How I built my resilience to reduce anxiety during the summer of 2020

Written by Risa Seelenfreund

In some ways, Summer 2020 beat me down hard: COVID was rampant, my kids were home, my business was slow, and my anxiety was high. However, last summer also lifted me up in ways I never would have expected.

How? The resilience I needed to develop in order to cope with the challenges of that summer became transformative. It turned that intensely difficult summer into a sacred, precious experience that had a deep impact on my life.

Let me start by saying that I suffer from anxiety. Health issues and physical illnesses make me nervous in the best of times. COVID brought a whole new level of discomfort and fear. I needed to build my resilience to cope.

In order to build my resilience, I focused on five elements that I now collectively call COPAP. This acronym stands for Control, Opportunity, Purpose, Attitude of Gratitude, and Play. Each of these elements alone would have increased my level of resilience. Working on all five was life-changing.

Here’s how I did it:

Let’s start with Control. This absolutely does not mean I tried to control everything I could (as much as I wanted to). Rather, it meant letting go of the things beyond my control and focusing my time and energy on what was within my control. Last summer I could not control the global pandemic. I could not control that my children’s camp was cancelled. It was not worth my energy to complain or stress about these unfortunate circumstances that were outside of my control. But…there were things within my control that I could focus my energy on, like keeping my family safe by wearing masks and social distancing or signing up my children for interesting online camps to keep them occupied and learning creatively from home.

The second element I focused on was Opportunity. This meant I tried, really tried, seeing my difficult circumstance constructively. It wasn’t easy, but I worked on seeing at least one element of my situation as an opportunity to learn something new, try something a new way, or give up something that wasn’t working well anyway. For example, the pandemic was, and continues to be, horrible in so many ways. I was able to see, however, the opportunity it created for my family to spend quality time together. We cooked, we played games, we regularly went to a (safe) outdoor ropes course. We would not have had these family experiences were it not for COVID keeping us all home. By the way, my children now regularly cook dinner for the family. A HUGE opportunity!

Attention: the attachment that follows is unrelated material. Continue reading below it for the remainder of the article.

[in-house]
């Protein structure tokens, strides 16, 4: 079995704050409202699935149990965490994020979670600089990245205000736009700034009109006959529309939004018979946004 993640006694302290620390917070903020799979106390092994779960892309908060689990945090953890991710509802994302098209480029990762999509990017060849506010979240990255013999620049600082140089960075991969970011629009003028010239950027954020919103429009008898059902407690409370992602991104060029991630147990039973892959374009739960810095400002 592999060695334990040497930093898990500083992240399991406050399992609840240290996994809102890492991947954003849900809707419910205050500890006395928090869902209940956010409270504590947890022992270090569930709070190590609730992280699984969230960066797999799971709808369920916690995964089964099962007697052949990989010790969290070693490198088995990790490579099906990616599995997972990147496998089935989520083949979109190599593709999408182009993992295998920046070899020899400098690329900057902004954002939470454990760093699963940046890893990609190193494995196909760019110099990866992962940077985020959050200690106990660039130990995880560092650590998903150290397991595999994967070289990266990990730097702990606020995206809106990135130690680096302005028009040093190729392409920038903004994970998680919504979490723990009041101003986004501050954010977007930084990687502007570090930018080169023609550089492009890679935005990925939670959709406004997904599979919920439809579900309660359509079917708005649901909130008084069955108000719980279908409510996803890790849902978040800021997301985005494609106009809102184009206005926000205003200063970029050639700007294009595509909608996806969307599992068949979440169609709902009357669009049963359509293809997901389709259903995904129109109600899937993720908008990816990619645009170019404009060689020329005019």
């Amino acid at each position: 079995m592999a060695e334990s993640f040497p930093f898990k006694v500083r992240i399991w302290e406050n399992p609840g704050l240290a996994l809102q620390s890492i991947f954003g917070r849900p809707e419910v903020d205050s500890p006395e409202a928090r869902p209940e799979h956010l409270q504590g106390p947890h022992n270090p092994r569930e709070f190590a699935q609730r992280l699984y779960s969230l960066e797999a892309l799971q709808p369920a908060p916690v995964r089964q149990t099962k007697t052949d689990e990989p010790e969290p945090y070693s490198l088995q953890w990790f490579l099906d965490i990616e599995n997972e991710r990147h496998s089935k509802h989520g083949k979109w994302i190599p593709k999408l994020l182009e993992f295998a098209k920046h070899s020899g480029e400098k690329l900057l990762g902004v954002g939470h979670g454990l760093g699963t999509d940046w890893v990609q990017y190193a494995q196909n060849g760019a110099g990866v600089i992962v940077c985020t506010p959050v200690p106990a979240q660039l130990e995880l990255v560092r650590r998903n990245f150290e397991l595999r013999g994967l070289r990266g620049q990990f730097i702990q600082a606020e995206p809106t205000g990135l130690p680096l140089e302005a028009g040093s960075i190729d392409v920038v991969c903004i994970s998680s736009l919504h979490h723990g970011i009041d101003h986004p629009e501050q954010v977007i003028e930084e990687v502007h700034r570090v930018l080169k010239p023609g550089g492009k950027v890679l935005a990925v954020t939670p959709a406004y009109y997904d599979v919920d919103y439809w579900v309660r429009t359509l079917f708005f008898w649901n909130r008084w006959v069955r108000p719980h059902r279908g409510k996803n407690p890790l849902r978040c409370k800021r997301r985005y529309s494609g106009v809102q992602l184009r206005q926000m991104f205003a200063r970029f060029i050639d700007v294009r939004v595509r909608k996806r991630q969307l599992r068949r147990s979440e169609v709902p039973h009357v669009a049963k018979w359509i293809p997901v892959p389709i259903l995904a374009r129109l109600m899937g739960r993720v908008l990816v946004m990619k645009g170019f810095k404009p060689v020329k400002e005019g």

Next was Purpose. Everyone has a reason for being. I took the time to think deeply to determine my purpose, then I used my purpose as a reason to motivate myself to get up and going every day. I hadn’t really thought about my purpose before last summer, but when I did, it came through loud and clear: I was put on this earth to help and teach. When I had tough days last summer, I reminded myself of my purpose and focused on both helping my kids learn something new and coming up with creative ways to teach my business clients. It made a significant difference on days I was anxious and just wasn’t feeling motivated.

Fourth was Attitude of Gratitude. Simply, I made the effort to be grateful for what I had. Having a positive attitude was extremely difficult when times were tough. I chose to challenge myself by considering alternatives that could have been worse for my family: We were stuck home together, and we stayed healthy. Instead, we could have been careless and gotten very sick. We couldn’t spend indoor time with the grandparents, but we had a warm, sunny summer and enjoyed outdoor time together in our yard. Instead, it could have been a cool, rainy summer where we couldn’t spend time together. Two things to be thankful for.

And, finally, my last element was Play. This meant I intentionally made time to do things I enjoy. I’m busy, really busy, but I began to see the benefits of making time to do things I love, whether individually or with others. Over the summer, I read, I rode my bike, I walked. These activities brought short, welcome moments of peace, calm, and contentment during a very stressful time.

A daily journaling practice helped hold me accountable for taking action and changing my behaviors. For three months, I chronicled my activities and emotions. I ended each journal entry by writing lessons learned that day about building my resilience. The practice was truly life-changing.

By the end of summer, I was in a much healthier frame of mind than when it started. By focusing on five ways to make myself more resilient, I was able to make a very hard time more manageable. The anxiety didn’t go away, but I was better able to handle it. It certainly wasn’t a perfect summer, but it was sacred to me. Even better, I continue my work on build my resilience so I’m more able to handle difficulties as they continue to arise.

 

Image: Risa and her family

 

Risa Seelenfreund is an executive coach, business trainer, and author. Her book, Sacred Summer: A Mom’s Guide to Resilience, Discovery, and Family Fun will be published in May. Check out her website at www.sacredsummerbook.com or follow her on Facebook @SacredSummerMom.


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